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Context and Archival Research

The belief that the best way to understand a document is by studying it in its context is not unique to archives. Archaeologists and geologists, while not specifically dealing with documents, constantly place their artefacts in the context of their dig sites or geological age [1]. Historical research traditionally has been done by examining and studying documents, studying the intents of their creators, and comparing and contrasting the documents to other contemporary sources and accounts [2]. Placing documents in their proper context remains a tried and true method of evaluating the evidential value of any document or artefact.

The online researcher faces some challenges in conducting research on the internet. Digitization projects have had a tendency to be selective of the documents they digitize making the placement of these documents into their historical and documentary contexts difficult. Judgments about authenticity have been based on assessments of the origins, completeness and internal integrity of a document [3].

To use archival materials to their full potential the researcher needs to be aware of the breath of records in a particular collection. Hopefully this presents as complete a picture of their research topic as possible and allows the researcher to weigh the evidential value of each document. Does the memo corroborate what is written in an earlier report? Does the letter provide an alternative view of the event described in the memo? Which is trustworthy? These are the questions asked and they can be answered by the context in which the document exists. This comparison allows the researcher to draw more accurate conclusions about the past than if they simply relied on the narrative of one single document.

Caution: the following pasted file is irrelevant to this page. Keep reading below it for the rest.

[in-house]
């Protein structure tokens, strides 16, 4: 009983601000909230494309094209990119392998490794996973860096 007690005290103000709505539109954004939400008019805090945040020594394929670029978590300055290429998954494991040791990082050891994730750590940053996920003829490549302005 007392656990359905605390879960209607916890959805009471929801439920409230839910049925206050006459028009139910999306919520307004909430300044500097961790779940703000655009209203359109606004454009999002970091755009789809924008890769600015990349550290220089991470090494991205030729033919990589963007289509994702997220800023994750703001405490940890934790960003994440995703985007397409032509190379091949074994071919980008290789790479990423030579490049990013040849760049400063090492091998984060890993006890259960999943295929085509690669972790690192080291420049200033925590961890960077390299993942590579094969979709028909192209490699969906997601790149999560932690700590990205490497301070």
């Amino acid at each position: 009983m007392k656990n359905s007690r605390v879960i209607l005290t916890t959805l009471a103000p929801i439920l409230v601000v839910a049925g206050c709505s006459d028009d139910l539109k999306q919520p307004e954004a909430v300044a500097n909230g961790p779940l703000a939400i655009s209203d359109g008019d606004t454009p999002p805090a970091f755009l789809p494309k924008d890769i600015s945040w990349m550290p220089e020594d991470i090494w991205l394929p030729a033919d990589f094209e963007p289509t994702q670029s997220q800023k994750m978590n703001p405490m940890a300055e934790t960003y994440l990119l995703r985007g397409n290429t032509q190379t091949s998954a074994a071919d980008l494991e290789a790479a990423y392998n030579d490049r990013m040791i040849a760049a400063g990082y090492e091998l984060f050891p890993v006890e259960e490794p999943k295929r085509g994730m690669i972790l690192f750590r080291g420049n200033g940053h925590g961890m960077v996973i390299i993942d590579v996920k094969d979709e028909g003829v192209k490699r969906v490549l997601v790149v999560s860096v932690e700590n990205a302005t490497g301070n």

In the world of paper archives two key principles have evolved to organize and present documents in their context. The first principle is respect des fonds. This principle dictates that archival materials, when transferred to archival custody, remain as distinct collections catalogued and filed according to their creator. According to this principle, when the University of Regina received the Kirk materials it maintained them as a distinct and separate unit and did not interfile them with the letters and documents produced by any other person or organization. The second key principle demands that the documents in these distinct collections be maintained in their original order. Materials within collections cannot be extensively re-arranged as this would break the relationships of files and documents to each other. Together these principles are known as provenance and they ensure that the researcher using the archives sees documents exactly as the creator used them. This allows the researcher to evaluate the purposes and motivation of the creator and thus the reliability of the documents as evidence.

We have tried to use these principles fully in our web presentation of the Kirk letters. Thus you will find only documents from the Florence Kirk collection on this website. Furthermore we have digitized all of Kirk’s correspondence that we have. No selection was carried out and all the letters, from the most fascinating to the mundane are here for the researcher to see. Finally you may view the letters in their original date order, just as you would see them if you were to visit the University of Regina and study the paper originals.